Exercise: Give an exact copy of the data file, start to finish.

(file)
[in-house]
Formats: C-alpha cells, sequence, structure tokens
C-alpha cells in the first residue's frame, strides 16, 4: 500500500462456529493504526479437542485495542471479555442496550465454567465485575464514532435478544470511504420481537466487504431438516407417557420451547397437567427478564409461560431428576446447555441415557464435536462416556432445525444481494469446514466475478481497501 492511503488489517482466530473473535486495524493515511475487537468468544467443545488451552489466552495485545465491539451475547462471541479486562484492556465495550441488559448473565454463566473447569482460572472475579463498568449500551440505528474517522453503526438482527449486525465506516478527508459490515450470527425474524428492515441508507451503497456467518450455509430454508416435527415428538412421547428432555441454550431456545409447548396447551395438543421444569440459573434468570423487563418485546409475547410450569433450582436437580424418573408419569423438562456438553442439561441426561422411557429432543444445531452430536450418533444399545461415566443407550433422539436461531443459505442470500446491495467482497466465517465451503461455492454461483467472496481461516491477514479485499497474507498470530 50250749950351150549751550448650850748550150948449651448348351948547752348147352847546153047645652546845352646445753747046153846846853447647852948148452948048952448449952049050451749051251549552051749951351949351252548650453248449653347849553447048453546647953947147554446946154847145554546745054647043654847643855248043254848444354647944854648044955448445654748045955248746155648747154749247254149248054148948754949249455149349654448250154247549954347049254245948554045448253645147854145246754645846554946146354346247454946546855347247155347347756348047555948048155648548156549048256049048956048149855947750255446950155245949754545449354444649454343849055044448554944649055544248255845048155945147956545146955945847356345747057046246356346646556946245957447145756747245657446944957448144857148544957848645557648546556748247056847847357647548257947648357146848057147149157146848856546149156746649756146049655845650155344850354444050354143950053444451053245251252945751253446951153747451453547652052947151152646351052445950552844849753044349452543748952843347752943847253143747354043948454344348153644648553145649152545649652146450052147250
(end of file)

[in-house]
Formats: C-alpha cells, sequence, structure tokens
C-alpha cells in the first residue's frame, strides 16, 4: 500500500462456529493504526479437542485495542471479555442496550465454567465485575464514532435478544470511504420481537466487504431438516407417557420451547397437567427478564409461560431428576446447555441415557464435536462416556432445525444481494469446514466475478481497501 492511503488489517482466530473473535486495524493515511475487537468468544467443545488451552489466552495485545465491539451475547462471541479486562484492556465495550441488559448473565454463566473447569482460572472475579463498568449500551440505528474517522453503526438482527449486525465506516478527508459490515450470527425474524428492515441508507451503497456467518450455509430454508416435527415428538412421547428432555441454550431456545409447548396447551395438543421444569440459573434468570423487563418485546409475547410450569433450582436437580424418573408419569423438562456438553442439561441426561422411557429432543444445531452430536450418533444399545461415566443407550433422539436461531443459505442470500446491495467482497466465517465451503461455492454461483467472496481461516491477514479485499497474507498470530 50250749950351150549751550448650850748550150948449651448348351948547752348147352847546153047645652546845352646445753747046153846846853447647852948148452948048952448449952049050451749051251549552051749951351949351252548650453248449653347849553447048453546647953947147554446946154847145554546745054647043654847643855248043254848444354647944854648044955448445654748045955248746155648747154749247254149248054148948754949249455149349654448250154247549954347049254245948554045448253645147854145246754645846554946146354346247454946546855347247155347347756348047555948048155648548156549048256049048956048149855947750255446950155245949754545449354444649454343849055044448554944649055544248255845048155945147956545146955945847356345747057046246356346646556946245957447145756747245657446944957448144857148544957848645557648546556748247056847847357647548257947648357146848057147149157146848856546149156746649756146049655845650155344850354444050354143950053444451053245251252945751253446951153747451453547652052947151152646351052445950552844849753044349452543748952843347752943847253143747354043948454344348153644648553145649152545649652146450052147250